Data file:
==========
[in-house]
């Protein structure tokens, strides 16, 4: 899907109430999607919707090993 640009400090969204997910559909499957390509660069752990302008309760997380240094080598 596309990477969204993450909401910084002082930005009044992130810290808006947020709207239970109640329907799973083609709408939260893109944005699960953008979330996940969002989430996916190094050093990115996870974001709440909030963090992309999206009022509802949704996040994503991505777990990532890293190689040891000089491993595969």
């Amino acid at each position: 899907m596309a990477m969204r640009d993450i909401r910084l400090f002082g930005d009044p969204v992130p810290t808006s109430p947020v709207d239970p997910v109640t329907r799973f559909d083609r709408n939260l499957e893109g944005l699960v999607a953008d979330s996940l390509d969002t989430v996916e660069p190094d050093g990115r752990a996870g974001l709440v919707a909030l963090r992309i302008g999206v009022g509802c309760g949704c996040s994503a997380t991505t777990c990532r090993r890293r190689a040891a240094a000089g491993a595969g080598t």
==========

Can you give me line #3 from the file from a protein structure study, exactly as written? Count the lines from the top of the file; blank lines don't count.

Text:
């Amino acid at each position: 899907m596309a990477m969204r640009d993450i909401r910084l400090f002082g930005d009044p969204v992130p810290t808006s109430p947020v709207d239970p997910v109640t329907r799973f559909d083609r709408n939260l499957e893109g944005l699960v999607a953008d979330s996940l390509d969002t989430v996916e660069p190094d050093g990115r752990a996870g974001l709440v919707a909030l963090r992309i302008g999206v009022g509802c309760g949704c996040s994503a997380t991505t777990c990532r090993r890293r190689a040891a240094a000089g491993a595969g080598t």